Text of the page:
Hypothalamic activation in spontaneous migraine attacks

Headache. 2007 Nov-Dec;47(10):1418-26. doi: 10.1111/j.1526-4610.2007.00776.x.


Background: Migraine sufferers experience premonitory symptoms which suggest that primary hypothalamic dysfunction is a likely trigger of the attacks. Neuroendocrine and laboratory data also support this hypothesis. To date, positron emission tomography (PET) scans of migraine sufferers have demonstrated activation of brainstem nuclei, but not of the hypothalamus.

Objective: To record cerebral activations withH2 15OPET during spontaneous migraine without aura attacks.

Methods: We scanned 7 patients with migraine without aura (6 females and 1 male) in each of 3 situations: within 4 hours of headache onset, after headache relief by sumatriptan injection (between the fourth and the sixth hour after headache onset), and during an attack-free period.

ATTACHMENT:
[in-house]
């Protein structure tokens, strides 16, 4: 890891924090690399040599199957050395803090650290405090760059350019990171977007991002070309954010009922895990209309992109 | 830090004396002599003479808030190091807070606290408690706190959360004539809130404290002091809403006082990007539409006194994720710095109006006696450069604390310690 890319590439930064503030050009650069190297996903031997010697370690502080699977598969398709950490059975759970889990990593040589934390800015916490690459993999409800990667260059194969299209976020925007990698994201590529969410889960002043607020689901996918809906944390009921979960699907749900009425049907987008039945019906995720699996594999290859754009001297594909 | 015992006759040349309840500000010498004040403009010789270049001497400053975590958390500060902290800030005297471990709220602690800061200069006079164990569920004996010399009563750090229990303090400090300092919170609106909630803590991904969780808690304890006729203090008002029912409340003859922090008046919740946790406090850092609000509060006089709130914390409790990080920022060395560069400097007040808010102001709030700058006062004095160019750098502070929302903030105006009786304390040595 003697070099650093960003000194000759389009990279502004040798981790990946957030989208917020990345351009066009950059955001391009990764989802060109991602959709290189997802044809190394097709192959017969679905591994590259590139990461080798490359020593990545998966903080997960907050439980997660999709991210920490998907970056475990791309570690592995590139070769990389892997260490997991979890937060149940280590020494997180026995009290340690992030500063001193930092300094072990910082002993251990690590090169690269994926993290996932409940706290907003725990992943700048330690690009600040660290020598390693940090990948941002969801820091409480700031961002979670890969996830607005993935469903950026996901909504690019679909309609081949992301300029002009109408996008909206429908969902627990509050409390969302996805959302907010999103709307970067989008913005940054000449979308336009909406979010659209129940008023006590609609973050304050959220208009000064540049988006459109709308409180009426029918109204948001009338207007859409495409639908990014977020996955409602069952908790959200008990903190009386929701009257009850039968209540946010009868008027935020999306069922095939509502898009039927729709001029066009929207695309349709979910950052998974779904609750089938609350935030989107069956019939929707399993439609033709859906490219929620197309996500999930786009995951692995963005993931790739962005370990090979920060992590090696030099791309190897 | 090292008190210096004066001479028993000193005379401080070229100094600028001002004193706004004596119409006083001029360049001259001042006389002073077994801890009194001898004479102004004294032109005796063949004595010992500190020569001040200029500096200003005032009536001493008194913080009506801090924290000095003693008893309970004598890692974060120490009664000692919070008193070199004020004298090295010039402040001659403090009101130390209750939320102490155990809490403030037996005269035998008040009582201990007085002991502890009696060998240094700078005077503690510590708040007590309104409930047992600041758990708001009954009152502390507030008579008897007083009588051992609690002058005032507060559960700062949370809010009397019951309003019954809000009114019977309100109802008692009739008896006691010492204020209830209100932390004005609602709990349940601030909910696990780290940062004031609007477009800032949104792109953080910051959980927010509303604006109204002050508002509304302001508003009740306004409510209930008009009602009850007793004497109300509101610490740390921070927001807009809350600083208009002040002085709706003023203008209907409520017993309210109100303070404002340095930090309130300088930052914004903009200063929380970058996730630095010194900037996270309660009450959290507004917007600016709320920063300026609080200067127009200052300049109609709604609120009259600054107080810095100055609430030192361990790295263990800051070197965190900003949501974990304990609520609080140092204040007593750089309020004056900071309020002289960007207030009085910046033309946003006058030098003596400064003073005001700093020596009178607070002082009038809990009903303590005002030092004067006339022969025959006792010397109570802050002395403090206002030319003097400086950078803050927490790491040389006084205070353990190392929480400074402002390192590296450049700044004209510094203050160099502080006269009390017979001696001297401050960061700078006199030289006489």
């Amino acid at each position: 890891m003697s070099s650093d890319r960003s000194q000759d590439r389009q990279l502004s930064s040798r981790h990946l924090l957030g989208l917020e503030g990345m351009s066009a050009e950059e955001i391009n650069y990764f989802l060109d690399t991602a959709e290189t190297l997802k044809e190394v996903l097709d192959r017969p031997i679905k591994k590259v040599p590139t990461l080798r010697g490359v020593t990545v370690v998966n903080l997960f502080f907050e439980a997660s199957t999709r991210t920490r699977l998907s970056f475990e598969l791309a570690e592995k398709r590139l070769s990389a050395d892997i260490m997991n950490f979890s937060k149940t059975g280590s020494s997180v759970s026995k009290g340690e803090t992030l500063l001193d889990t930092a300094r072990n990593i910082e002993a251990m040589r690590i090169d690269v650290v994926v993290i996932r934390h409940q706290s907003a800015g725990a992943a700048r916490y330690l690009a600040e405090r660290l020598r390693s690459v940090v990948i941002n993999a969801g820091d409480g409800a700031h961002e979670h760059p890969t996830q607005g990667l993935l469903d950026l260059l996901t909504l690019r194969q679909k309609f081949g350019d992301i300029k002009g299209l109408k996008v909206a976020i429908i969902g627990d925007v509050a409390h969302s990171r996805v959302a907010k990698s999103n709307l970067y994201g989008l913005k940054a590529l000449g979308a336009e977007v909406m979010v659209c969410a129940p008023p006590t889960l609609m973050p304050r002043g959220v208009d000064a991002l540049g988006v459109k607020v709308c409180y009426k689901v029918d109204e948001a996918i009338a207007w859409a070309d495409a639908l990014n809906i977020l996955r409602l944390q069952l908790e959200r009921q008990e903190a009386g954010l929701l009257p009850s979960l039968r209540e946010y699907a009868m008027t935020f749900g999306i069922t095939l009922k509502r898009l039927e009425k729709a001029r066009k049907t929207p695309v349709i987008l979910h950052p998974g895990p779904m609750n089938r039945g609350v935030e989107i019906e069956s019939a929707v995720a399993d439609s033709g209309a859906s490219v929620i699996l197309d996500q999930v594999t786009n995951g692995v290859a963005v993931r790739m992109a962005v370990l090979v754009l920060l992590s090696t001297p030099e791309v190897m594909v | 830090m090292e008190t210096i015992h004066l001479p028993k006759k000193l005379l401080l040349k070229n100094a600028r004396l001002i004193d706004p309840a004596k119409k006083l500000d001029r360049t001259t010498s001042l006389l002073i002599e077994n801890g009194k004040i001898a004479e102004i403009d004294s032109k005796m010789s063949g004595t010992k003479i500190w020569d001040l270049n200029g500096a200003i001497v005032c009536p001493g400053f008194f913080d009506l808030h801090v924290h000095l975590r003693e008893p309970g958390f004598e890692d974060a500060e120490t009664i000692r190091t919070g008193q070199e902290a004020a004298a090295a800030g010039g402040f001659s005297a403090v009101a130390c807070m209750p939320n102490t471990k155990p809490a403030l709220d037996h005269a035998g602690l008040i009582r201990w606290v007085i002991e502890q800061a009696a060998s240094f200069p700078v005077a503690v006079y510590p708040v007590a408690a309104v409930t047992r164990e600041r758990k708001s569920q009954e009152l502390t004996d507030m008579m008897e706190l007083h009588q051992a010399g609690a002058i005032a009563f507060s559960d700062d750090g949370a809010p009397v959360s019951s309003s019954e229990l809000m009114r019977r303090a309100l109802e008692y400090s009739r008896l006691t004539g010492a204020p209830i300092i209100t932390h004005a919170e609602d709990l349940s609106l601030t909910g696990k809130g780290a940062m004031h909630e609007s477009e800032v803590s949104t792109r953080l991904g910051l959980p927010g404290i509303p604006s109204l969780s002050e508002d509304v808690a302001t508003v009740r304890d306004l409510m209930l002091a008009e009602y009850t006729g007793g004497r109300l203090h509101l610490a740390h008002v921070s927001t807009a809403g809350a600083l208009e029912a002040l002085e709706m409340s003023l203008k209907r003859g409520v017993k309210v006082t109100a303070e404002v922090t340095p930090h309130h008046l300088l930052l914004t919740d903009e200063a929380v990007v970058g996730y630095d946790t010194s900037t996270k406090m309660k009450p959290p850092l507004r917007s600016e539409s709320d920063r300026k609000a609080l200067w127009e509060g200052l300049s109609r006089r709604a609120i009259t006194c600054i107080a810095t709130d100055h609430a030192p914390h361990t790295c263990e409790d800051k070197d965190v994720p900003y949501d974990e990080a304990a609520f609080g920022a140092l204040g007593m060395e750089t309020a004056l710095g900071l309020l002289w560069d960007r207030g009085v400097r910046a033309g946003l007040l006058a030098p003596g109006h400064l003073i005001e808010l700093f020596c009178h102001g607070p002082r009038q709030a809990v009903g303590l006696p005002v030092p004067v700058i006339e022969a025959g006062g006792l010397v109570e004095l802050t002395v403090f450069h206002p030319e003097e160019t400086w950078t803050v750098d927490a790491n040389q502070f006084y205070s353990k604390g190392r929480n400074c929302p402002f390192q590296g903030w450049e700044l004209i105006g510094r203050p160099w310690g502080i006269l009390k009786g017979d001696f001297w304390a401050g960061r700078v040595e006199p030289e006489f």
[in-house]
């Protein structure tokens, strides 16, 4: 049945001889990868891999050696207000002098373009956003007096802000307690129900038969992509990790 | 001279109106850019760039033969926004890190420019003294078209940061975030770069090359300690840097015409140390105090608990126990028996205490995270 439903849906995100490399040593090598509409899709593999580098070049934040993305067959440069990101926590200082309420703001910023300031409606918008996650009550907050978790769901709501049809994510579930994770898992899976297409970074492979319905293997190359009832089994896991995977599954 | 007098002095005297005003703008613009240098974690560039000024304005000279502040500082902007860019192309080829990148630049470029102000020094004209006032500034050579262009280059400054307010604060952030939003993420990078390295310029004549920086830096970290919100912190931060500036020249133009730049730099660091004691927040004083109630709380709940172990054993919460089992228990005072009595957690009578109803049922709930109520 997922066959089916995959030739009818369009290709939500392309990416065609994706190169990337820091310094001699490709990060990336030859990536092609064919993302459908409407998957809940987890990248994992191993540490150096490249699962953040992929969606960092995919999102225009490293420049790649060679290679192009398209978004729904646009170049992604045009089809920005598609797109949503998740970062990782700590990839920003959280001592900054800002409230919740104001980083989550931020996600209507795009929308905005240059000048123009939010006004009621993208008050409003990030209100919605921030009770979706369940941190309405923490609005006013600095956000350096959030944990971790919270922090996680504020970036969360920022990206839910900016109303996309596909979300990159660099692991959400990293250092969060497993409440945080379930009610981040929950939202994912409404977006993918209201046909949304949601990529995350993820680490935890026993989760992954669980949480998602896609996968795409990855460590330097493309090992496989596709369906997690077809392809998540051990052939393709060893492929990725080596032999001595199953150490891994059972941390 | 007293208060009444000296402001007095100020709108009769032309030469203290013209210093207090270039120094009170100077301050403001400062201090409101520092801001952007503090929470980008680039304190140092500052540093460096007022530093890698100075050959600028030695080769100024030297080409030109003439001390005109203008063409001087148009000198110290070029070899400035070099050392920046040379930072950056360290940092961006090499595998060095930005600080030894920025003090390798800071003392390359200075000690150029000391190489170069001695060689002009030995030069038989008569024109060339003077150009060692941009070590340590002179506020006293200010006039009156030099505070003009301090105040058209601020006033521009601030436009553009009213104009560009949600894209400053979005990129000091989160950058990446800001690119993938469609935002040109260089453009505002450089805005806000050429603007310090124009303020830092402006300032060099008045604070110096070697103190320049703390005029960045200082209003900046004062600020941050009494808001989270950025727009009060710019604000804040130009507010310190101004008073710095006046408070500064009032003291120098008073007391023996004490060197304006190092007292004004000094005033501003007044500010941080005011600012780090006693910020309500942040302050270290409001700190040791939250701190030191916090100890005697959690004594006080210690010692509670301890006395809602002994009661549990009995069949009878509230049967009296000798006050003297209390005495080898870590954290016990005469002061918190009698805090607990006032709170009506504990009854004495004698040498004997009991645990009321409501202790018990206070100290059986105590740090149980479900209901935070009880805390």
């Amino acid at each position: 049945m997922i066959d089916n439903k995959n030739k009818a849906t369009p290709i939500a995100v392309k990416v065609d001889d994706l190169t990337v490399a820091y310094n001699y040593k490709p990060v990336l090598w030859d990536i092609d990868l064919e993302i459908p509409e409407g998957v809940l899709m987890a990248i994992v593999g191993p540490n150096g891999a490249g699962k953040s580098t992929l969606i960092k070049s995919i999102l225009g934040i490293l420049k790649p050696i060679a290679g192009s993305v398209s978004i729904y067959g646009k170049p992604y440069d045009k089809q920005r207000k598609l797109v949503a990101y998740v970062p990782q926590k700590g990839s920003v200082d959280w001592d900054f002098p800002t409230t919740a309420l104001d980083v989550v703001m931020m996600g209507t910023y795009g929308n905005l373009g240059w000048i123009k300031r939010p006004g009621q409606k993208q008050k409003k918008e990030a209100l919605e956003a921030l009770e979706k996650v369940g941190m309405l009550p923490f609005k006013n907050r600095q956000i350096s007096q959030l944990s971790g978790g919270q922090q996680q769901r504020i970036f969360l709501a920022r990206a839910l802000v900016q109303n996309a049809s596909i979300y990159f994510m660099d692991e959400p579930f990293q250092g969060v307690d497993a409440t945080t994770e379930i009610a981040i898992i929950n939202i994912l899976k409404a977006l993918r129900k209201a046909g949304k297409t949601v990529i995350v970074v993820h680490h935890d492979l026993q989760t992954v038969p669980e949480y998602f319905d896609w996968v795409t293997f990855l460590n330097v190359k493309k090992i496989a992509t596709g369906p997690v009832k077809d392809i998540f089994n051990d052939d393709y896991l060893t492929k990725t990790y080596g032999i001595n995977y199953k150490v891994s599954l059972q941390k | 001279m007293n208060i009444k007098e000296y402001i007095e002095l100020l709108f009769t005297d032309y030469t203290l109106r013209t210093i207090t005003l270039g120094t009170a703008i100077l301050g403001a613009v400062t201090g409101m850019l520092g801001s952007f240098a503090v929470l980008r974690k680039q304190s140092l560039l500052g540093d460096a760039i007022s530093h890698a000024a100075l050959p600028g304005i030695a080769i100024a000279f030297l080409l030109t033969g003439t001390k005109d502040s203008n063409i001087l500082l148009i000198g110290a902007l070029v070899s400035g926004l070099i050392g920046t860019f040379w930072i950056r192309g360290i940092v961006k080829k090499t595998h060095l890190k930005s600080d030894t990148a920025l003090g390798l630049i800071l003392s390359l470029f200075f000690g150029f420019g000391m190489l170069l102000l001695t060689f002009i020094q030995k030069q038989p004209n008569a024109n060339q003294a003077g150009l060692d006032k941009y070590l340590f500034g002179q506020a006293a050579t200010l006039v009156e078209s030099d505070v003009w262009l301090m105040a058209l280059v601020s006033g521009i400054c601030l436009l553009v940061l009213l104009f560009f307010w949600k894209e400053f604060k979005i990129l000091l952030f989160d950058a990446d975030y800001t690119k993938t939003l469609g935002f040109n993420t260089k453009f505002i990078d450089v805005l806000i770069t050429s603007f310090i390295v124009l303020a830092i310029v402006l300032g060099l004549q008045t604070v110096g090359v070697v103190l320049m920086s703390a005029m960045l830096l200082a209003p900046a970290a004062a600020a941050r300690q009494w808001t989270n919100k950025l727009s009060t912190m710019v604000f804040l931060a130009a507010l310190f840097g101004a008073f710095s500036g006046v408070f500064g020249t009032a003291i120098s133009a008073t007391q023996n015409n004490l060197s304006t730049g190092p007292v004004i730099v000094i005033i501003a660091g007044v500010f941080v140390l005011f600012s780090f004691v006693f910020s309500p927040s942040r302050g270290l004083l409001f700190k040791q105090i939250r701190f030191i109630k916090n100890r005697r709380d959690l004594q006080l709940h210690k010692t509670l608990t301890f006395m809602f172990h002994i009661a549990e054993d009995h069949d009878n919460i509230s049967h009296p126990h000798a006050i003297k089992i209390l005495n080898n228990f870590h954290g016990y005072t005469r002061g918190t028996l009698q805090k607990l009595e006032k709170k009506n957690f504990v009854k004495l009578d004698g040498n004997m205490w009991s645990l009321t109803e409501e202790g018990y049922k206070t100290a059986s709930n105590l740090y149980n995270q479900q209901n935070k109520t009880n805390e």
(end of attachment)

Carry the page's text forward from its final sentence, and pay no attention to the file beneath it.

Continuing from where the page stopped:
Results: During the headache we found not only significant activations in the midbrain and pons, but also in the hypothalamus, all persisting after headache relief by sumatriptan.

Conclusion: Hypothalamic activity, long suspected by clinical and experimental arguments as a possible trigger for migraine, is demonstrated for the first time during spontaneous attacks.

Publication types

  • Clinical Trial
  • Research Support, Non-U.S. Gov't

MeSH terms

  • Adult
  • Brain Mapping*
  • Brain Stem / diagnostic imaging
  • Brain Stem / drug effects
  • Brain Stem / physiopathology
  • Female
  • Humans
  • Hypothalamus / diagnostic imaging
  • Hypothalamus / drug effects
  • Hypothalamus / physiopathology*
  • Male
  • Middle Aged
  • Migraine Disorders / drug therapy
  • Migraine Disorders / pathology*
  • Positron-Emission Tomography / methods
  • Sumatriptan / therapeutic use
  • Vasoconstrictor Agents / therapeutic use


  • Vasoconstrictor Agents
  • Sumatriptan